- Removable hard drives are becoming more popular as they are now becoming more affordable when compared to tape. Although they store less information than tape - you can access the data faster on a hard drive than a tape.

On the other hand, you can store a lot of your daily data on Disc Storage (NAS etc..) however the hardware can be very expensive to purchase and very expensive to operate. You need to keep the units running constantly - even if you just want to have access to a simple word file - the whole unit needs to keep running. A lot of electricity for disc, whereas tape just sits on the shelf.

You just have to know what data you need to store for rapid access (Disc storage) or archive or not so urgent (Tape) and balance your expenditure and operating costs accordingly. Also remember to factor in the amount of data increase you are experiencing in your organisation (thanks to emails and larger file sizes - there is at least a 50% increase in all extant data per annum!!!). Finally make sure you calculate the running costs (electricity, consumables, depreciation, repair) for the method you choose.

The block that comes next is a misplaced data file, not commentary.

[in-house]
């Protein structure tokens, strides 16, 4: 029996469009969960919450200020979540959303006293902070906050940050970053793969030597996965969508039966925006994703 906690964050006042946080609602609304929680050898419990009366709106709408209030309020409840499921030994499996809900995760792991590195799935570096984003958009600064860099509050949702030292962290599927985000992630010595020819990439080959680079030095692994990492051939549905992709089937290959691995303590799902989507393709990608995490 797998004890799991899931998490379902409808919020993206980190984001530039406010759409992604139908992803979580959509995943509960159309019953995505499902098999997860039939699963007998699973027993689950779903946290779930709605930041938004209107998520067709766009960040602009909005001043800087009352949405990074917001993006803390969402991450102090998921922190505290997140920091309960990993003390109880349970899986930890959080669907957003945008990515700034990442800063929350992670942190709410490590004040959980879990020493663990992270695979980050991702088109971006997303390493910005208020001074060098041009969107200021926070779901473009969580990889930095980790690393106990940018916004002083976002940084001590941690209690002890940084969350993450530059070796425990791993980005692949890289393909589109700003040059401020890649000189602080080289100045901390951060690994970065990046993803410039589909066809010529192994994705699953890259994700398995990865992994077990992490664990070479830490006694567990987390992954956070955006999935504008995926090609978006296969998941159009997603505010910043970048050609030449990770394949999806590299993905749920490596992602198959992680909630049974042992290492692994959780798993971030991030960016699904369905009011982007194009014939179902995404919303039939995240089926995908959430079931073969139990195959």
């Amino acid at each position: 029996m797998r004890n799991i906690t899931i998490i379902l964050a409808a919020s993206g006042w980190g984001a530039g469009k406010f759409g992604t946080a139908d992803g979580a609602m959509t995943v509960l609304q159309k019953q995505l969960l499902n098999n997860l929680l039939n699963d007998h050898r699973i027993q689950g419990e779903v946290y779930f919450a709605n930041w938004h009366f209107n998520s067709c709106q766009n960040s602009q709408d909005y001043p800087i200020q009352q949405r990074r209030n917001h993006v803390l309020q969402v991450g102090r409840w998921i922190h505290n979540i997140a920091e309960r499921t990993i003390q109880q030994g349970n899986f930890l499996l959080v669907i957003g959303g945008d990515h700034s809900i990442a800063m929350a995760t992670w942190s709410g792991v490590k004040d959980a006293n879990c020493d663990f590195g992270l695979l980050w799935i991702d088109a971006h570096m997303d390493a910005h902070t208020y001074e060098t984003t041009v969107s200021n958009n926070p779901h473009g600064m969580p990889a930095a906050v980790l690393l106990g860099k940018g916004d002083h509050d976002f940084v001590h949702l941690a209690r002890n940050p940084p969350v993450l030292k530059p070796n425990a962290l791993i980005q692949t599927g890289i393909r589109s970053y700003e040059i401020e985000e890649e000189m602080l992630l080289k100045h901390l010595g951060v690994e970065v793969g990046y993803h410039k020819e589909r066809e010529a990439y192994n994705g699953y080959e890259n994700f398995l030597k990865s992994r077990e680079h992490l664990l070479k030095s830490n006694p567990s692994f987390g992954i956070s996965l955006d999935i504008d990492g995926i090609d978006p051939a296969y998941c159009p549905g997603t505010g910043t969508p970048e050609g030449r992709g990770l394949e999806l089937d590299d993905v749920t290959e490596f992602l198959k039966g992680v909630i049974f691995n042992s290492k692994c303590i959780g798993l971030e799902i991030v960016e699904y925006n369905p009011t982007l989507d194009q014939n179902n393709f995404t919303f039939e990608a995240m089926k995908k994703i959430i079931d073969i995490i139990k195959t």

Some experts will say tape is vulnerable to damage and corruption. The solution is to make multiple tape backups and then store in a cool, safe place. Actually tape will last years without problems.

Many companies offer off-site tape storage. This allows you to store tapes in a library/cataloguing system that can be viewed online. They are kept in a secure vault with idea climate conditions for tape longevity. You are also able to instruct the storage company how often they visit your office to exchange your backup tapes on an agreed tape rotation plan.

What about the Internet?

Yes some people have backup software that allows their data to be de-duplicated and compressed so as to fit in the available bandwidth. Some IT people actually backup onto the available space on their Website Database. Web hosters often offer a certain amount of data to be stored in the back end of the web site itself - for a monthly fee. Just check to see the extra costs associated with data transfer. Also in the event of a systems failure (where communication lines can go down - thus internet and WAN) how are you going to retrieve the data?